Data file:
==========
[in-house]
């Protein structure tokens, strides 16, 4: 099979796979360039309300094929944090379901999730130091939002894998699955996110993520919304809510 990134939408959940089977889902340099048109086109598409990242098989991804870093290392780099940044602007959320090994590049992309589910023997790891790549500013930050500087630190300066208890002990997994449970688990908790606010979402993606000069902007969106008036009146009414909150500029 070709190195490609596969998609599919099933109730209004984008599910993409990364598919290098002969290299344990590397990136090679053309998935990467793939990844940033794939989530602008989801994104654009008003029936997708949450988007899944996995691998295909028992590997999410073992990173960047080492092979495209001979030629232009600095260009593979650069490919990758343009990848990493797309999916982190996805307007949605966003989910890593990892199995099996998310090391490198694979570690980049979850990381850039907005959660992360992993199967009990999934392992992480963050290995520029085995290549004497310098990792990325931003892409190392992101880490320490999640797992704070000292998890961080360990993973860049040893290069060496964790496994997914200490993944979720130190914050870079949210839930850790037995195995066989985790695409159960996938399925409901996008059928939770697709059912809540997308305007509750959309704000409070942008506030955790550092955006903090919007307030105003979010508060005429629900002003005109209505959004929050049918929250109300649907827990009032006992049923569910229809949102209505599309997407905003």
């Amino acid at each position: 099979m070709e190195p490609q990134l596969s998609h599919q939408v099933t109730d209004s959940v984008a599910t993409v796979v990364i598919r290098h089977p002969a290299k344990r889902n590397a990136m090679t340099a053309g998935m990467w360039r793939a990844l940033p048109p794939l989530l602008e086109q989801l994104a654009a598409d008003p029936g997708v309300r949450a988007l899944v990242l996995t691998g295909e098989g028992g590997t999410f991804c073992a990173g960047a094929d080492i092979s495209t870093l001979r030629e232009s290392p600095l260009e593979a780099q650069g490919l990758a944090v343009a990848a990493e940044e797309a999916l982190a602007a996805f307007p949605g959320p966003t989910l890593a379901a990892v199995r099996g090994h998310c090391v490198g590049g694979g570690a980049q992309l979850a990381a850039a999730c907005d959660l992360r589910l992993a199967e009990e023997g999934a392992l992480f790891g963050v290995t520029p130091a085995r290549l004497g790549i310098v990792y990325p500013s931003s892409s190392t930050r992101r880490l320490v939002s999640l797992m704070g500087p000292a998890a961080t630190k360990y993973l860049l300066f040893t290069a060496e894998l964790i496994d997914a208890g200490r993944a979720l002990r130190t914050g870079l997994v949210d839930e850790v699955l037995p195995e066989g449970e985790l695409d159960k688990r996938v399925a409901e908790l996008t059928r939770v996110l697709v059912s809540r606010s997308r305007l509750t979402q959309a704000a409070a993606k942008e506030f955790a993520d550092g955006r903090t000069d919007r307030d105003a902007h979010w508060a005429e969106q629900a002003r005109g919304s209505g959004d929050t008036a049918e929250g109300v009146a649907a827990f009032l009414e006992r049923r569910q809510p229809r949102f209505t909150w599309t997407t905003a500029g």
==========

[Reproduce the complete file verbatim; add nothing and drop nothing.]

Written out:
[in-house]
């Protein structure tokens, strides 16, 4: 099979796979360039309300094929944090379901999730130091939002894998699955996110993520919304809510 990134939408959940089977889902340099048109086109598409990242098989991804870093290392780099940044602007959320090994590049992309589910023997790891790549500013930050500087630190300066208890002990997994449970688990908790606010979402993606000069902007969106008036009146009414909150500029 070709190195490609596969998609599919099933109730209004984008599910993409990364598919290098002969290299344990590397990136090679053309998935990467793939990844940033794939989530602008989801994104654009008003029936997708949450988007899944996995691998295909028992590997999410073992990173960047080492092979495209001979030629232009600095260009593979650069490919990758343009990848990493797309999916982190996805307007949605966003989910890593990892199995099996998310090391490198694979570690980049979850990381850039907005959660992360992993199967009990999934392992992480963050290995520029085995290549004497310098990792990325931003892409190392992101880490320490999640797992704070000292998890961080360990993973860049040893290069060496964790496994997914200490993944979720130190914050870079949210839930850790037995195995066989985790695409159960996938399925409901996008059928939770697709059912809540997308305007509750959309704000409070942008506030955790550092955006903090919007307030105003979010508060005429629900002003005109209505959004929050049918929250109300649907827990009032006992049923569910229809949102209505599309997407905003």
């Amino acid at each position: 099979m070709e190195p490609q990134l596969s998609h599919q939408v099933t109730d209004s959940v984008a599910t993409v796979v990364i598919r290098h089977p002969a290299k344990r889902n590397a990136m090679t340099a053309g998935m990467w360039r793939a990844l940033p048109p794939l989530l602008e086109q989801l994104a654009a598409d008003p029936g997708v309300r949450a988007l899944v990242l996995t691998g295909e098989g028992g590997t999410f991804c073992a990173g960047a094929d080492i092979s495209t870093l001979r030629e232009s290392p600095l260009e593979a780099q650069g490919l990758a944090v343009a990848a990493e940044e797309a999916l982190a602007a996805f307007p949605g959320p966003t989910l890593a379901a990892v199995r099996g090994h998310c090391v490198g590049g694979g570690a980049q992309l979850a990381a850039a999730c907005d959660l992360r589910l992993a199967e009990e023997g999934a392992l992480f790891g963050v290995t520029p130091a085995r290549l004497g790549i310098v990792y990325p500013s931003s892409s190392t930050r992101r880490l320490v939002s999640l797992m704070g500087p000292a998890a961080t630190k360990y993973l860049l300066f040893t290069a060496e894998l964790i496994d997914a208890g200490r993944a979720l002990r130190t914050g870079l997994v949210d839930e850790v699955l037995p195995e066989g449970e985790l695409d159960k688990r996938v399925a409901e908790l996008t059928r939770v996110l697709v059912s809540r606010s997308r305007l509750t979402q959309a704000a409070a993606k942008e506030f955790a993520d550092g955006r903090t000069d919007r307030d105003a902007h979010w508060a005429e969106q629900a002003r005109g919304s209505g959004d929050t008036a049918e929250g109300v009146a649907a827990f009032l009414e006992r049923r569910q809510p229809r949102f209505t909150w599309t997407t905003a500029g």